Amazon has always advised its customers to engineer for failure and to expect that individual servers or services will fail from time to time. Migrating to the public cloud does not remove the requirement for data backups, failover partners, or disaster recovery to another region. Failures can happen, and AWS customers suffered a five hour disruption to Amazon’s S3 storage service in a US region on February 28th.
Resiliency Tools in the Public Cloud
The elasticity of the cloud does however mitigate the costs of these backup solutions by allowing you to scale up and down, paying by usage, rather than actual hardware. The cloud platforms also provide tools and features in order to avoid these types of failures, such as built-in resiliency, or cross region replication. These tools which are available in the public cloud are often either not available with a private cloud or prohibitive to build in-house.
NetFlix employs a well-known example of resiliency testing with their legendary Simian Army tools (Chaos Monkey, Chaos Gorilla). They will routinely and deliberately destroy parts of their infrastructure to ensure systems automatically fail over, reroute and self-heal. This type of testing ensures that applications are designed in an agile and resilient way with disaster recovery built directly into the overall architecture.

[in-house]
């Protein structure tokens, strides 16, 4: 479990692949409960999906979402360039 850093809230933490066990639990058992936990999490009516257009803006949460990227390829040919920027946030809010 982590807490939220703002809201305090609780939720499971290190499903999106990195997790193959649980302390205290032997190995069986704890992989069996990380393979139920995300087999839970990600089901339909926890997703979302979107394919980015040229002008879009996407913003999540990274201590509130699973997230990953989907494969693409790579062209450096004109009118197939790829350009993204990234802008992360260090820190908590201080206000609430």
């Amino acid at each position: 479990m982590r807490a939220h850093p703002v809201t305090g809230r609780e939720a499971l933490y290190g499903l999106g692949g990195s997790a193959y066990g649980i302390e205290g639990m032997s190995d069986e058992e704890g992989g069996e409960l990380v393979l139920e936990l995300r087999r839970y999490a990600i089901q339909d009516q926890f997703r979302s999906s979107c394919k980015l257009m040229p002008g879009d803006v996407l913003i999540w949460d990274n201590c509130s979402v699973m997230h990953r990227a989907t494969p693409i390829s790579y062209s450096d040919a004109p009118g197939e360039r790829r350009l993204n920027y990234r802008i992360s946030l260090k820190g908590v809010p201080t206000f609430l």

Although NetFlix is an extreme example of resiliency testing, nonetheless the tooling is included in the public cloud feature set and available for any other customer to use. Even a small startup could deploy the disaster recovery infrastructure on public cloud to rival the biggest of corporations.
Know Your Third Party in the Cloud
It should also be noted that even if you do not use Amazon directly, your suppliers or customers might, so it is important to understand where your critical applications are hosted and where the dependencies might be. Ensure you do the due diligence on your suppliers and ask the right questions.
Your business continuity plans have to account for not just your cloud usage, but also the third parties you rely upon, and their cloud usage.
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